2015 NFL Scouting Combine Watch List: Safeties

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Oct 25, 2014; East Lansing, MI, USA; Michigan State Spartans safety Kurtis Drummond (27) gestures to crowd during the first half of a game at Spartan Stadium. Mandatory Credit: Mike Carter-USA TODAY Sports

Kurtis Drummond, Michigan State

The Spartans’ Kurtis Drummond is another very good athlete at the free safety position who has a good feel for deep zone coverage and good ball skills but has a number of flaws in his game, noticeably in man-on-man situations and as a tackler.

Despite being 6’1″ and 202 pounds, he is not particularly strong or physical as a run defender or in situations where he is called upon to cover a slot receiver. He gets boxed out and defeated by wideouts relatively routinely if left alone, and is probably best suited to being a help defender at the next level, which is likely how he would be used 90% of the time in most NFL defenses. While he is a willing and aggressive run defender, he’s not a very good tackler, and his limitations as a tackler make him a liability as a single-high player where he may be called upon to save touchdowns.

Still, he shows good speed, good recovery ability and fluidity and can probably play right away, if not every down, because of his ability as a zone coverage safety. Here are some things he can show in the Combine to bring his stock up a bit:

1. 40-yard Dash: a safety with a good 40 time is going to go up draft boards on the strength of it. While the 3-cone and shuttle runs are also important measurable drills for his position, a strong 40 will put NFL observers and decision-makers on notice: if he can run with elite wideouts, he can be coached out of some of the other things he does wrong.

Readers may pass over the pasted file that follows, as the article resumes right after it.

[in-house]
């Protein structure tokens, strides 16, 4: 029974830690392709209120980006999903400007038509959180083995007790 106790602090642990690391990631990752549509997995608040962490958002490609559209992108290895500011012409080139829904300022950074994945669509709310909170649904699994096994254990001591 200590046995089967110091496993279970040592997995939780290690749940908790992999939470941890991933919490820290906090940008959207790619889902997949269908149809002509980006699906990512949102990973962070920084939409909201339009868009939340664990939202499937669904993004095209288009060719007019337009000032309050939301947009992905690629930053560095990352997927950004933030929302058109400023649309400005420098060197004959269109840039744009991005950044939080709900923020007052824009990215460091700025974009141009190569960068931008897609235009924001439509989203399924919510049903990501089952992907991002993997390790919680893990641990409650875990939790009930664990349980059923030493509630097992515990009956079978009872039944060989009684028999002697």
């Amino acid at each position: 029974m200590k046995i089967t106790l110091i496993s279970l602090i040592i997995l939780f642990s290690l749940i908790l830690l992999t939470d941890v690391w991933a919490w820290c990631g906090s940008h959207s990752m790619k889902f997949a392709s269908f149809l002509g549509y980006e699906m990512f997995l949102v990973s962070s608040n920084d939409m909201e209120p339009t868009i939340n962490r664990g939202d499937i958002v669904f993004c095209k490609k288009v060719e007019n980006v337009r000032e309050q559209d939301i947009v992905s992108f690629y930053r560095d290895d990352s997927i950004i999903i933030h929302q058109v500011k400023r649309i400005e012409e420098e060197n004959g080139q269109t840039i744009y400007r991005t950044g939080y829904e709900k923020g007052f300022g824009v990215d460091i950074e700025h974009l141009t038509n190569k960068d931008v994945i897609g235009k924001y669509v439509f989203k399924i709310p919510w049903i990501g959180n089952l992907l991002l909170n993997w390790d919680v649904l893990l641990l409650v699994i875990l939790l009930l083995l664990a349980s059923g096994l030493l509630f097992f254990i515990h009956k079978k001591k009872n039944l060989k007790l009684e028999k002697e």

2. Broad jump: A player who has a rap as a poor tackler will likely want to show scouts that his poor tackling is something that is coachable and not a result of poor lower-body strength. If Drummond can do well in this drill, he can show that he has the lower body strength to get into and drive opposing ball-carriers and just needs some work in practice on his tackling form and using his body rather than his arms to finish plays. It will also show his ability to play physically in the run game and get leverage and defeat wideouts attempting to block him.

3. Backpedal Turn and Catch Drill: This drill is thought of more as a cornerback drill than a safety drill, but if a team wants to see if a potential safety can line up as a slot defender or play deep center in a cover three or single-high and match up with deep receivers alone, they will want to see how fluidly he can backpedal over a deep drop, then look at his ability to turn to run and close with the football. Drummond can help alleviate some concerns about his ability on an island if he can show a strong backpedal, quick turn and burst in this drill.

Next: Player to Watch: Durell Eskridge